Is An Eco-Friendly Wood Flooring Possible?

Eco is from the word ecosystem meaning a biological community of interacting organisms and their physical environment. Therefore, eco-friendly, as defined by the dictionary online, means not harmful to the environment. Eco-friendly wood flooring might sound conflicting to many because it may damage forests and reduce farmers resources. Worry no more greenie for a well-managed forest already exist, where there are strict selective cutting practices that allow enough time for trees to regrow. This makes SOME hardwood flooring sustainable and gentler to the environment. Only some? Yes! Hence, you must be careful in choosing your supplier. Bear in mind that there is still a lot of illegal loggers everywhere putting our environment in danger.

Wood, A Sustainable Source

Trees are planted, harvested and can be planted again. Because trees can be regrown, wood is considered a sustainable flooring as long as it is harvested and managed properly. Modern harvesting techniques reduced the fears of terminating biodiversity. Sustainable harvesting has improved so much that trees are growing faster than the rate they are being harvested.

Trees are essential to our life. Well-managed forest makes sure that after a tree is cut down, a new one is planted. Younger trees produce more oxygen and absorb more carbon dioxide which helps reduce global warming.

Durable wood flooring is possible when it is cared for properly. It can even last a lifetime which means replacing your floor will not be necessary, unlike carpets that need replacing every five to ten years. So what can help you find the right wood? Check for the Forest Stewardship Council (FSC) certificate. Wood with FSC logo means it has been thoroughly checked and you can be sure that your flooring is truly eco-friendly.

The Forest Stewardship Council (FSC)

What is FSC? It is a global not-for-profit organization that sets the standards for what is a responsibly managed forest, both environmentally and socially. They make sure that the product is made from responsible resources. Therefore, FSC certification aids forests remain flourished for more generations to come.

There are two types of certificate. One is for forest owners and managers, forest management certification is a guarantee your processes and operations meet FSC standards. Second is for businesses manufacturing or trading forest products, chain of custody certification verifies that products are handled correctly at every stage of production – from forest to shelf.  This certification system provides close monitoring to ensure that the company is complying with the requirements of the FSC. Certification can be withdrawn if there is any malpractice.

List Of Sustainable Wood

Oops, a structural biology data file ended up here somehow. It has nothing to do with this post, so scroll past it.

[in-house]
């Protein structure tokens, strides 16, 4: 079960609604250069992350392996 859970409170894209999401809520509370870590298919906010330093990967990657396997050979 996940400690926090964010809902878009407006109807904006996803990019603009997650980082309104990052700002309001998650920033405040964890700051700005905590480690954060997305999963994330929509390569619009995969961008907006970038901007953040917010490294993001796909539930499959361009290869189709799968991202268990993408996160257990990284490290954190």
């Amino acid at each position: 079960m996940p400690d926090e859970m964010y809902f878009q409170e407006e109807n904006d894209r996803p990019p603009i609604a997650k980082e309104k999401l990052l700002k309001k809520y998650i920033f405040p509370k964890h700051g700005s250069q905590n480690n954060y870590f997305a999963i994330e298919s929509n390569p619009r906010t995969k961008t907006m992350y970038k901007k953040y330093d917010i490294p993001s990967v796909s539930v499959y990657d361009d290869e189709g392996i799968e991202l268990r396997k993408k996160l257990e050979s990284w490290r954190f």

1. Oak

Cork comes from the bark of the cork oak tree and can also make good flooring. The bark regenerates within three years for harvesting anew, which makes it a particularly renewable resource. Because it is dense and a little spongy, cork is particularly good for rooms where you might do a lot of standing or where you need some noise absorption, like kitchens and basements.

2. Bamboo

Bamboo is a fast-growing grass that is popular for consumers who aim for both beauty and durability without the possible environmental impacts from harvesting forest. The plant fiber is naturally anti-bacterial, water-resistant and tough.

3. Reclaimed Wood

This comes from sources like an old warehouse, underground piers, dismantled houses, and even logs pulled from river bottoms. Though they are recycled, it is more expensive due to the extra labor required to clean, restore and refinish the wood as compared to new hardwood. This is one of the most eco-friendly options for it keeps the wood from ending up in the landfill and lessens the need to harvest more trees.

4. Engineered Hardwood

The reason engineered hardwoods are considered sustainable is that less hardwood is used, which reduces the harvesting of slower growing hardwood trees but still getting the natural floor covering that you desire. It also lasts longer than other solid woods because it is more resistant to climate and humidity changes. The longer the flooring lasts, the less wood will be needed to meet demand.

Finding an eco-friendly wood flooring is not the end of protecting the environment. You may want to consider extra steps like asking your supplier about the eco-friendly method on hardwood flooring installation. Also, think of how to properly dispose of your old floor. Once your new floor has been installed, be mindful of what products you should use to keep it looking at its best. Some products can cause danger to our ecosystem. Remember that going green will not just benefit you and your family but also the generations to come.

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